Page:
Candidate experience economics

Every year at the CIPD conference the discussion seems to turn to “HR needs to be more commercial”. That includes proving how the function can influence key business metrics including customer retention, revenues and profits.

Taking that to heart I’ve spent some time re-visiting the economics of candidate experience. As every recruiter will know, candidates can often be existing or potential customers too. And how they are treated when they apply for jobs can really influence their consumer behaviour.

Estimates vary, but the reports I’ve seen suggest that anything up to 8.9% of candidates who have a negative experience go on to change their buying behaviour. If that’s not a commercial issue HR can influence I am not sure what is.

According to one recent article, only 11% of employers collect data on candidate satisfaction. So I reckon most employers don’t have any real idea how much candidate experience might be costing them.

I decided to explore that idea a bit more. My aim being to devise a basic formula for how much revenue (or profit) organisations might be haemorrhaging through their recruitment experience.

After a few attempts I finally ended up with this:-

Q = N x V x P x D x E x C

It might not capture every variable but it is a useful start for some initial calculations.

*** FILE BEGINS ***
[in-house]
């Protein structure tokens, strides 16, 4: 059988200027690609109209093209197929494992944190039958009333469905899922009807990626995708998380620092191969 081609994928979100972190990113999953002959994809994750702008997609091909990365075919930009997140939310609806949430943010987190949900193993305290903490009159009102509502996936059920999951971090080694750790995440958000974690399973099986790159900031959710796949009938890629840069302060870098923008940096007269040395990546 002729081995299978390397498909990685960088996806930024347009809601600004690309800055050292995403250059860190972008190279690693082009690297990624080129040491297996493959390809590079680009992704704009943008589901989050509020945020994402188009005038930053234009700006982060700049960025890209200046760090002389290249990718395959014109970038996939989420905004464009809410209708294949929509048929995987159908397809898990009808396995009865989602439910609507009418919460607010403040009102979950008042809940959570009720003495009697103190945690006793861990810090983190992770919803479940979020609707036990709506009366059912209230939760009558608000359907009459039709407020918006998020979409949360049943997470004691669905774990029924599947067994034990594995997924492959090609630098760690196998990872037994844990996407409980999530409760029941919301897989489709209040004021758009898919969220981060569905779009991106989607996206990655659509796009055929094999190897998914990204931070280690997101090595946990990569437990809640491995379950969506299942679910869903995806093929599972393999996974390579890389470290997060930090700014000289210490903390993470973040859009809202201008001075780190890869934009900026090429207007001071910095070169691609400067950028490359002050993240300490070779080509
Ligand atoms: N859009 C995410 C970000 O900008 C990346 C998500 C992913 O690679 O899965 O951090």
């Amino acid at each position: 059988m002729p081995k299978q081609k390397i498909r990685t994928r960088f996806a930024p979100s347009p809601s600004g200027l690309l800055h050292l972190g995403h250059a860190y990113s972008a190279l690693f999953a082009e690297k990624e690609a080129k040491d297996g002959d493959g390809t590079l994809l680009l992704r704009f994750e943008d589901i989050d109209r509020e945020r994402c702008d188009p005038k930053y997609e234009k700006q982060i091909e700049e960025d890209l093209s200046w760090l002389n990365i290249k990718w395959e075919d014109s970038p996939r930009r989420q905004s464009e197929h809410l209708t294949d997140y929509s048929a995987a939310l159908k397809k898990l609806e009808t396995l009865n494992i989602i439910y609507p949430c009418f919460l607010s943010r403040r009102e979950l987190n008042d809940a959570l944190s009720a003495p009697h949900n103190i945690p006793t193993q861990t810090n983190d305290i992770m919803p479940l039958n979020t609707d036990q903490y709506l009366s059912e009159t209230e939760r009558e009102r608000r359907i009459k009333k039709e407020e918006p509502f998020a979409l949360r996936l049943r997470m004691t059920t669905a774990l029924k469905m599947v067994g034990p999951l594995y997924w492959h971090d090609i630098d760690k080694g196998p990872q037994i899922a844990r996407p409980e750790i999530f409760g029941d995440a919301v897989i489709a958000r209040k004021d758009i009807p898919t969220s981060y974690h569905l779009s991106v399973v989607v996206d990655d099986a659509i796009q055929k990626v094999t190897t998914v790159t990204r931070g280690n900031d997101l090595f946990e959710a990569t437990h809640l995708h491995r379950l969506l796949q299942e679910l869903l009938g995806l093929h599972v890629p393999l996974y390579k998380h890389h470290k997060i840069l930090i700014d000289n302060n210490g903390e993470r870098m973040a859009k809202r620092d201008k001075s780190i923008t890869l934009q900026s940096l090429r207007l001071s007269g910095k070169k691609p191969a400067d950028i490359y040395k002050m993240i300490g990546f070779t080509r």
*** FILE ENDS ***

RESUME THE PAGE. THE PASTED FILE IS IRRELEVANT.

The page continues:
Q is the “qualified risk” of poor candidate experience. It depends on all sorts of variables including the typical value of a customer (V), the ease with which they can change their buying pattern (E) and their ability to cause contagion (C) to others including friends, family and colleagues. In these days of social media broadcasting your experience has never been easier.

N is the number of candidates you reject in a year.

P is the proportion of candidates who are also potential customers. If you sell luxury or large capital goods that number could be pretty small. However no business is completely immune. The candidate could be influencing the purchase of goods and services on behalf of their current employer, not just themselves.

If you are a general retailer then P could believably be 100%. Who isn’t a potential customer of the big supermarket chains?

D is the dissatisfaction rate – ie the percentage of candidates who will actually change their buying pattern as a result of a negative candidate experience. Most research suggests this is in single figures but I have seen figures north of 30% quoted in some places.

When I ran some sample numbers through this formula the sums involved were eye-watering. That’s even with D as low as 7%. In some cases tens of millions of pounds were involved. Just the sort of big numbers any HR professional could use to get the attention of their Finance Director or CEO. If that isn’t commercial I don’t know what is.

Losing customers costs money. Replacing those lost customers costs more money. Shaving 1% off your cost per hire could be insignificant if it results in increasing your dissatisfaction rate (D) by the same amount. Lots to think about the next time the recruitment team re-visits their KPIs.

The commercial agenda for HR has to be to drive the Q score down. In fact I wonder whether, with the right candidate experience, you could end up with a negative Q score? That means your candidate experience is so good people switch to buying your goods or services as they love what you stand for as an employer.

HR leading the way on new customer acquisition? Now that would be a talking point.

I have written up my formula in a short paper – to request your free copy please click here.